Current News Stories
Current News Stories
UPDATED: HANDLE WITH CARE – COVID- 19 TRAINING PROTOCOLS
As States begin to reopen, it is important that we are ready and have established protocols in place. The current strategy is to provide a structured and phased guideline for reopening while leaving it up to the Governors of each state, and regions on the exact timing for implementing each phase. The protocol outlined below is based on the standards and requirements we are seeing across multiple regions and States. These protocols will vary based on i.e. (1) State requirements; (2) phase of re-opening; (3) whether the training is on-site or via seminar, and (4) the client. This protocol is subject to modification. We're using the best available information at hand. HWC Training Protocols include: Participants attending HWC Training must certify they are healthy and to the best of their knowledge NOT at risk of spreading COVID (i.e. do not have COVID symptoms, do not have COVID and are not in a quarantine or stay at home period if exposed to COVID). Participants who show signs of symptoms of COVID cannot attend training. The room size provided by the organization will meet State distancing or occupancy requirements for the number of Participants expected. Prior to attending everyone (HWC trainers included) will be asked to take their temperature and make an self-health assessment that they are not experiencing COVID symptoms. We're setting 100 degrees Fahrenheit as the maximum temp permitted to participate. Please ask your staff to self-screen their temps at home on the morning of training. Prior to attending the training or entering the training room there will be a sign-in table where temperature will be taken, participants will sanitize or wash their hands, and gloves (hand sanitizing) and masks will be required. We ask that no one enters the training room until their sign-in process is completed. Masks and gloves stay on unless the person leaves on a break. When the person returns, s/he must resanitize and change gloves. The same mask can be kept. Masks stay on unless you need to remove it to speak or breathe. If the mask is taken off social distancing must be adhered to. Before the mask is dropped the person must distance 6 feet from the nearest person. Trainers can drop their mask for longer briefings, explanations, broadcasting training. The trainer has to be at least 6 feet away if his/her mask is down. Where social distancing cannot be maintained, masks and gloves must be worn. During Personal Defense, each participant will keep the same partner. During the physical restraint training, including "spotting" practice, particpants will be divided into small groups and remain with that group throughout. HWC recommends that participants bring a change of clothing for after training Additionally If there is any question about scheduling HWC training, the Client should check with the State and/or licensing agency as to when training can proceed. There may be last minute schedule adjustments or rescheduling due to COVID i.e. the trainer becomes ill and there is no time to provide a substitute trainer or a substitute trainer is not available, changing COVID protocols, restrictions or limitations. If the last minute cancellation is due to HWC, we will cover HWC (not client) out-of-pocket travel costs. If the last minute cancellation is due to the organization/client, the organization shall cover any HWC incurred non-refundable costs.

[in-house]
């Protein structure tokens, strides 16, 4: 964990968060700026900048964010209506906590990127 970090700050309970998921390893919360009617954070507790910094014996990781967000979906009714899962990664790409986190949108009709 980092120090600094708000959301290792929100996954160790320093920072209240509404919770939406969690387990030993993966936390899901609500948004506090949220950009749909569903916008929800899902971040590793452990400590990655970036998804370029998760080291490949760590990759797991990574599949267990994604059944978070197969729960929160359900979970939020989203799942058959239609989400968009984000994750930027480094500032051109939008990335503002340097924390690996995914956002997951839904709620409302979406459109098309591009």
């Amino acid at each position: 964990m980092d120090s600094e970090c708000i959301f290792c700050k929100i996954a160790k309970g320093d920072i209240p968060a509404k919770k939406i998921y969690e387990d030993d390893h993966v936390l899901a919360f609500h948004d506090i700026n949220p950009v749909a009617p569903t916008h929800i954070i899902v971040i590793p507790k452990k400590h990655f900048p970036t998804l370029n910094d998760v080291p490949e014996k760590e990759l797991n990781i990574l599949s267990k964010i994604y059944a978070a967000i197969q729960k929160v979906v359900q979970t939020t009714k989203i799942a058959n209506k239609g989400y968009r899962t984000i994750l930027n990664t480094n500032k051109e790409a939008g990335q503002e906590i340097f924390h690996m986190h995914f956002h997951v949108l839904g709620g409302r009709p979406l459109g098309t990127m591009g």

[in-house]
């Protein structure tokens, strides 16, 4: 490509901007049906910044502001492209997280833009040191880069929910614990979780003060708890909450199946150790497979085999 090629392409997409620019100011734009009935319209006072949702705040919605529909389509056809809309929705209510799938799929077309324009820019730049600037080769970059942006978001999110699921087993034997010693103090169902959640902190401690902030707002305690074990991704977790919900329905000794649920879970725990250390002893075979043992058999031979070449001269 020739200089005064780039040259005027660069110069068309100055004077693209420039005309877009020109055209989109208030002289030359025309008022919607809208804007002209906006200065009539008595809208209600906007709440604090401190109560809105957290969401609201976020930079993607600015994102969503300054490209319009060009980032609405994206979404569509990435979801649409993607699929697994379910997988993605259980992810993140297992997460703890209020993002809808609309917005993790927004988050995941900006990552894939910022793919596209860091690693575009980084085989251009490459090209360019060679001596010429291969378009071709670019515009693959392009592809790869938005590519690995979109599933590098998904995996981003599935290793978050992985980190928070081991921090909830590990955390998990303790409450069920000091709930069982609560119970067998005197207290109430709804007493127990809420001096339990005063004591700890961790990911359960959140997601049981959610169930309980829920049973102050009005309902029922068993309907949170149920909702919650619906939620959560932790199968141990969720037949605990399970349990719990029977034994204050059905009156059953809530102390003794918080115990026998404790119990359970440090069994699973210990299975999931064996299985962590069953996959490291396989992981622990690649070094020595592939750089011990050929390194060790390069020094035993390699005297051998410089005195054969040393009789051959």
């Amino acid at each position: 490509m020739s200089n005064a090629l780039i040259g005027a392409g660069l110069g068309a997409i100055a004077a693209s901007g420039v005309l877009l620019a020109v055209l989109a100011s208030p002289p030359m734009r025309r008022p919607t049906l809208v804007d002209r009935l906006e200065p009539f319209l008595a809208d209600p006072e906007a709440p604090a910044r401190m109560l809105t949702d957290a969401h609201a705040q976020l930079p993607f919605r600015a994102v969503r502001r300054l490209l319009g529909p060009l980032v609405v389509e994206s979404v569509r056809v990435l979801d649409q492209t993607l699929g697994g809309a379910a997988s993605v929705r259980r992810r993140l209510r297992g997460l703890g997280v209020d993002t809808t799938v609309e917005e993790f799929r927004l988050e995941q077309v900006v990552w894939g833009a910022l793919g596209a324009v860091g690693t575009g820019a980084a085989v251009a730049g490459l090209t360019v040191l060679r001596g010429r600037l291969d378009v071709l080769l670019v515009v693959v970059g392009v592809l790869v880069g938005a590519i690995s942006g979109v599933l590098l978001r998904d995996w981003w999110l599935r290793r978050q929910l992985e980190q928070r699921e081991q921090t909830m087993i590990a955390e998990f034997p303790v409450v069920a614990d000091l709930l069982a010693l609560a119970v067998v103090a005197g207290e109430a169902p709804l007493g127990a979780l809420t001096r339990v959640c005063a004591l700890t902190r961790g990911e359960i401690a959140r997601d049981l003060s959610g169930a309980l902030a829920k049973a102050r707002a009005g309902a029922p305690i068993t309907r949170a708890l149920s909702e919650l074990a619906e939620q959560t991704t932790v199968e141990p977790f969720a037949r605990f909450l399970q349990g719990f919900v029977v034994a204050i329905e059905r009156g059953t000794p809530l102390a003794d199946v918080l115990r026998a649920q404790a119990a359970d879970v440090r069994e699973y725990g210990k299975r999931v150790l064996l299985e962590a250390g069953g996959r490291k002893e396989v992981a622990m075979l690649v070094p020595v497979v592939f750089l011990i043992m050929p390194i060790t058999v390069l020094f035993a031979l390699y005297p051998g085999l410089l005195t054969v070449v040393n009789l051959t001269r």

How to Stop the School --> Prison --> Pipeline